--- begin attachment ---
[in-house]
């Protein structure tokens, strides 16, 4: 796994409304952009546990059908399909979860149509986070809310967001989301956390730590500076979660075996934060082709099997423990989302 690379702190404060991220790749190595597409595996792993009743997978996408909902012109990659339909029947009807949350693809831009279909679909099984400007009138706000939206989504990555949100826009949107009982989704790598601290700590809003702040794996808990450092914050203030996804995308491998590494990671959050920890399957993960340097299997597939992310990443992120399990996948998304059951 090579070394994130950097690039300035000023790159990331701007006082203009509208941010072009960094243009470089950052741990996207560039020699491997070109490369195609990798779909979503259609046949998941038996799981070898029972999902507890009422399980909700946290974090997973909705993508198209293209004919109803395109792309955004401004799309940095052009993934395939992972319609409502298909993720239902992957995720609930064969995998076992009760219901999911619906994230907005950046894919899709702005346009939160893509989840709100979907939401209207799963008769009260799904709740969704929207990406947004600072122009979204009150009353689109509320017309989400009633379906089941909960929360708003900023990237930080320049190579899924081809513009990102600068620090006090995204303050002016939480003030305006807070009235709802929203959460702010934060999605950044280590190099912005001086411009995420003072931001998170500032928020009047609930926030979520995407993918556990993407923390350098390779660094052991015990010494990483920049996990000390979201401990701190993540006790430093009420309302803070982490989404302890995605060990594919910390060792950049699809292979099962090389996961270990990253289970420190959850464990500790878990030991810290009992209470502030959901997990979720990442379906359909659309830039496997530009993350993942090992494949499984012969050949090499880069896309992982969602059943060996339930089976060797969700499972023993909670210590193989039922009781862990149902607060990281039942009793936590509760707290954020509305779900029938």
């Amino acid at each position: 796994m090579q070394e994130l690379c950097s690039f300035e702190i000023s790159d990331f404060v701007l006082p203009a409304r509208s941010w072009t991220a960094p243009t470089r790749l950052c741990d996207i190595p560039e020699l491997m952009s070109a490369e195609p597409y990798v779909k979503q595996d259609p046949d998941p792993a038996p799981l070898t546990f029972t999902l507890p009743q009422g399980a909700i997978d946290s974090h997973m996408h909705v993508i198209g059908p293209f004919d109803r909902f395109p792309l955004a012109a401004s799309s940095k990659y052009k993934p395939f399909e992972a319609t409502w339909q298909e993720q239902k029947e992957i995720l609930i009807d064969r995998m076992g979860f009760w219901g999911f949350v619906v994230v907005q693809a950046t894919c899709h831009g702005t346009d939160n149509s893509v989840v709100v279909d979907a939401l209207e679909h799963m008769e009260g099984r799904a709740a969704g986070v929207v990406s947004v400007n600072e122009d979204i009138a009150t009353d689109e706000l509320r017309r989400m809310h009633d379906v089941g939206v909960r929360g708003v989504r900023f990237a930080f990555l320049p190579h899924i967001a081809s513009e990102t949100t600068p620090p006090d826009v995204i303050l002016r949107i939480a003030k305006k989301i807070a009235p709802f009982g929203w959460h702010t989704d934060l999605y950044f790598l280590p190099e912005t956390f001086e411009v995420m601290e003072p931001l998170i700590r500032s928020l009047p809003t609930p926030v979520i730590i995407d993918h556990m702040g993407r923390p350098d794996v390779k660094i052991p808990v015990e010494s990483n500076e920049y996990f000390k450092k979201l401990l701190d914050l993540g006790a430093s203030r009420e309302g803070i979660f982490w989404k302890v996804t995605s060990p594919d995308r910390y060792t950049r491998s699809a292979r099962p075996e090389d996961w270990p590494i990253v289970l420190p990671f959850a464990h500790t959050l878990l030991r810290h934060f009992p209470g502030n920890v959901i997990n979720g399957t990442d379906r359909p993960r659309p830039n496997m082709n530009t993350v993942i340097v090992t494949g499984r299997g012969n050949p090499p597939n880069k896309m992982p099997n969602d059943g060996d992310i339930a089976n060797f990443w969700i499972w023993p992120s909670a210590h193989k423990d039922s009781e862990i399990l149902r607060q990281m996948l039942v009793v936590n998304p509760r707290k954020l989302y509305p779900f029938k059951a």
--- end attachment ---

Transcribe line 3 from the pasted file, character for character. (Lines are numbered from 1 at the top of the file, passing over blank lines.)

């Amino acid at each position: 796994m090579q070394e994130l690379c950097s690039f300035e702190i000023s790159d990331f404060v701007l006082p203009a409304r509208s941010w072009t991220a960094p243009t470089r790749l950052c741990d996207i190595p560039e020699l491997m952009s070109a490369e195609p597409y990798v779909k979503q595996d259609p046949d998941p792993a038996p799981l070898t546990f029972t999902l507890p009743q009422g399980a909700i997978d946290s974090h997973m996408h909705v993508i198209g059908p293209f004919d109803r909902f395109p792309l955004a012109a401004s799309s940095k990659y052009k993934p395939f399909e992972a319609t409502w339909q298909e993720q239902k029947e992957i995720l609930i009807d064969r995998m076992g979860f009760w219901g999911f949350v619906v994230v907005q693809a950046t894919c899709h831009g702005t346009d939160n149509s893509v989840v709100v279909d979907a939401l209207e679909h799963m008769e009260g099984r799904a709740a969704g986070v929207v990406s947004v400007n600072e122009d979204i009138a009150t009353d689109e706000l509320r017309r989400m809310h009633d379906v089941g939206v909960r929360g708003v989504r900023f990237a930080f990555l320049p190579h899924i967001a081809s513009e990102t949100t600068p620090p006090d826009v995204i303050l002016r949107i939480a003030k305006k989301i807070a009235p709802f009982g929203w959460h702010t989704d934060l999605y950044f790598l280590p190099e912005t956390f001086e411009v995420m601290e003072p931001l998170i700590r500032s928020l009047p809003t609930p926030v979520i730590i995407d993918h556990m702040g993407r923390p350098d794996v390779k660094i052991p808990v015990e010494s990483n500076e920049y996990f000390k450092k979201l401990l701190d914050l993540g006790a430093s203030r009420e309302g803070i979660f982490w989404k302890v996804t995605s060990p594919d995308r910390y060792t950049r491998s699809a292979r099962p075996e090389d996961w270990p590494i990253v289970l420190p990671f959850a464990h500790t959050l878990l030991r810290h934060f009992p209470g502030n920890v959901i997990n979720g399957t990442d379906r359909p993960r659309p830039n496997m082709n530009t993350v993942i340097v090992t494949g499984r299997g012969n050949p090499p597939n880069k896309m992982p099997n969602d059943g060996d992310i339930a089976n060797f990443w969700i499972w023993p992120s909670a210590h193989k423990d039922s009781e862990i399990l149902r607060q990281m996948l039942v009793v936590n998304p509760r707290k954020l989302y509305p779900f029938k059951a």